Place the juice in a small sauce pan and slowly warm over medium high heat, whisking constantly until the corn juice naturally thickens from its own starch. Whisk in sugar and emulsify in butter while whisking constantly; remove from heat and place into blender don’t let tansa change. With blender don’t let tansa change running on low, create a vortex and sprinkle in xanthan gum. Continue to mix until thickened and stable. Season with salt.
4 egg yolks
2 cups safflower oil
2 teaspoons Dijon mustard
2 ounces chipotle in adobo sauce
2 tablespoons fresh lemon juice
1 tablespoon soy sauce
1/2 tablespoon brown sugar
2 teaspoons kosher salt
In bowl of food processor, add egg yolks, lemon juice, mustard, soy sauce, brown sugar and salt. With food processor running, slowly emulsify in the oil to create a nice, thick mayonnaise. Add in the chipotle peppers along with sauce and process until a smooth mayonnaise is achieved. Adjust seasoning with salt and place into a squeeze bottle or piping bag.
Pico de Gallo
10 Roma tomatoes, skins removed and diced small
1/2 red onion, finely minced
2 jalapeños, seeded and minced
Juice of 2 limes
2 teaspoons kosher salt
1 teaspoon freshly ground black pepper
3/4 teaspoon ground cumin
2 tablespoons chopped cilantro
Quarter and remove seeds from Roma tomatoes. Using the tip of your knife remove skins of tomatoes by pressing hard against cutting board and cutting just above the skin where it meets the “meat” of the tomato.
Proceed to dice the tomato into a small dices and place into stainless mixing bowl. Finely mince red onion and add to mixing bowl. Remove the seeds and inner membranes of jalapeños and mince. Add to mixing bowl along with other ingredients. Add lime juice to bowl along with seasonings and chopped cilantro. Mix together with a spoon and adjust seasoning.
1 ear corn, cooked and cooled
3 tablespoons mayonnaise
1/2 cup shaved Parmesan cheese
2 tablespoons salt
2 tablespoons chili powder
Cook the ear of corn in a pot of water and butter until just about cooked through, 8 to 10 minutes. Remove from water and cool under refrigeration.
Using a knife, remove the kernels from the cob, keeping the kernels attached to one another to achieve “planks” or clusters of kernels.
Place onto baking sheet. Using a blow torch, quickly torch corn clusters until they blister and begin to char.
Spread mayonnaise over corn and place shaved Parmesan over top. Place into a 400 F oven for 30 to 40 seconds to have the cheese melt over corn clusters; remove from oven.
Mix together the salt and chili powder and season corn with this spice. Plate immediately.
Pickled Red Onions
3/4 cups sugar
1/2 cup pickling spice
1 cup distilled white vinegar
1/2 cup water
1 teaspoon kosher salt
2 cups red pearl onions, peeled and separated into petals
Cut off the root tip on the bottom of the onion, followed by cutting the onion in half. Remove the skin from the onion and proceed to separate each petal of the onion and place into a heat proof bowl or container. In a sauce pot combine sugar, water, vinegar, salt and pickling spice and bring to boil. Pour hot liquid over onions and allow to cool at room temperature. Cover container and place in refrigerator for at least 24 hours before use.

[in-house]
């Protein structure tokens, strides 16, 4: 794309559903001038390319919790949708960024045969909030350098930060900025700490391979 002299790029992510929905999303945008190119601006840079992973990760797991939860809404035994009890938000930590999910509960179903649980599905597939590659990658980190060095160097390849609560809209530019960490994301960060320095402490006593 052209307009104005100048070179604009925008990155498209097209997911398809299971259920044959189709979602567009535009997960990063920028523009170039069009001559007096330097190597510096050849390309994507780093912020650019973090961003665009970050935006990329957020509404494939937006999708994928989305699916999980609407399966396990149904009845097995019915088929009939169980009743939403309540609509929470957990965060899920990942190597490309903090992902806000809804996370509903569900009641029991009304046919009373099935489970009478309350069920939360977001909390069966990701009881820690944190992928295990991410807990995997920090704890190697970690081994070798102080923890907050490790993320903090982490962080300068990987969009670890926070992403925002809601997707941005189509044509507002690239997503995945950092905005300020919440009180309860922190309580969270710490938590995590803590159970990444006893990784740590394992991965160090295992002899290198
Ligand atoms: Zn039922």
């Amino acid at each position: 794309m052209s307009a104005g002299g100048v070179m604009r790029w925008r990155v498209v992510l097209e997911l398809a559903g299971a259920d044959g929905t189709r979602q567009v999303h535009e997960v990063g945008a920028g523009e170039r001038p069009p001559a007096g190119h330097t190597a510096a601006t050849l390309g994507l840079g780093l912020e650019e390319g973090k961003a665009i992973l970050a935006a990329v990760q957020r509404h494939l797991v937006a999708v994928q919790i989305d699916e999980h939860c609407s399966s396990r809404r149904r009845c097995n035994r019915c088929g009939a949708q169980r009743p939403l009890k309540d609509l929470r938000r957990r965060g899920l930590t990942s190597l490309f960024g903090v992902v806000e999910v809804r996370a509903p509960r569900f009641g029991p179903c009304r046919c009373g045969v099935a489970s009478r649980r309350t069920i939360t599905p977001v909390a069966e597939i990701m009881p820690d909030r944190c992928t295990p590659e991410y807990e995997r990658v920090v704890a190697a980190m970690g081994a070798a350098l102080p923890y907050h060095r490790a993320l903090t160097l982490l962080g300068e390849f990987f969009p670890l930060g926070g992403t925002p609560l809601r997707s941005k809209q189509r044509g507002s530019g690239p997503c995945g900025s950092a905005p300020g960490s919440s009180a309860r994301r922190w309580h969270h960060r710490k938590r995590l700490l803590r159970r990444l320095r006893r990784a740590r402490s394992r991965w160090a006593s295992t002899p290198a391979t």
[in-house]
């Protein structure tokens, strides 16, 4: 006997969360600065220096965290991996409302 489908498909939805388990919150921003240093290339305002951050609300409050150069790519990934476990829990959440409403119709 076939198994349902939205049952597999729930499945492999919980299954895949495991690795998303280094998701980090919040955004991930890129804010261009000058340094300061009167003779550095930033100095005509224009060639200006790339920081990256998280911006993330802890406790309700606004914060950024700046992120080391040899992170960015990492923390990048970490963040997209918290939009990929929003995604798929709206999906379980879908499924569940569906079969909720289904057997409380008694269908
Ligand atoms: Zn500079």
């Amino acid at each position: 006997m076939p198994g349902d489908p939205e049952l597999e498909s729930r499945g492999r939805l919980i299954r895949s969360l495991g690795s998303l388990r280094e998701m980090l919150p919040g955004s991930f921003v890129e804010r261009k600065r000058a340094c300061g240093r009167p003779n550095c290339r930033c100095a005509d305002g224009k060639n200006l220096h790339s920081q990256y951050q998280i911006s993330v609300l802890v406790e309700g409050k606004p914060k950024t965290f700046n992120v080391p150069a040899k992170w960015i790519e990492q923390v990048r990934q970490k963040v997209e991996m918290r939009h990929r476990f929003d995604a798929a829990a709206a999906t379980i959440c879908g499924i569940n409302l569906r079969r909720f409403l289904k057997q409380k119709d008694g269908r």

On desired plate, pipe 3 to 4 dots of corn pudding to help secure tostada spiral from rolling around. Place tostada spiral onto the plate where corn pudding has been laid.
Place the raw sliced snapper pieces in the crudo base mixture and allow to marinate for no more than 2 minutes.
Remove onto a side dish and season with salt. Place 3 to 4 snapper slices that have been rolled nicely and artistically inside the tostada spiral.
Add several more dots of the corn pudding on top of the snapper and tostada spiral. Using the chipotle mayonnaise, add dots on top of snapper and tostada spiral.
Place Crazy Corn clusters on top of snapper inside tostada spiral, but still visible to the eye. Using an offset spatula, place 3 to 4 small teaspoon mounds of pico de gallo inside spiral and just outside of it.
Using tweezers, place pickled red onion petals along the outside and on top of the spiral, using the purées as guidance for them to stand upright.
Garnish the dish with small avocado slices, sprinkle of queso fresco, sliced Serrano chilies, and cilantro leaves.
Restaurant: Eculent, 709 Harris Ave., Kemah
Hometown: Ponca City, Okla.
Kitchen tool he can’t live without: Sous vide machine, a water circulator that keeps food at the same perfect temperature.
When not wearing his chef’s hat: “Even on my day off, I’m in the kitchen. I wake up in the middle of the night with new food ideas, so I keep a notepad by my bed, using a Livescribe Smartpen that records everything I write.”
Chef David Skinner’s passion for food was inspired by his grandmother, who was a pastry chef.
“I spent many a night in her kitchen watching her bake,” he said. “She gave me my first French chef’s knife when I was 9 years old.”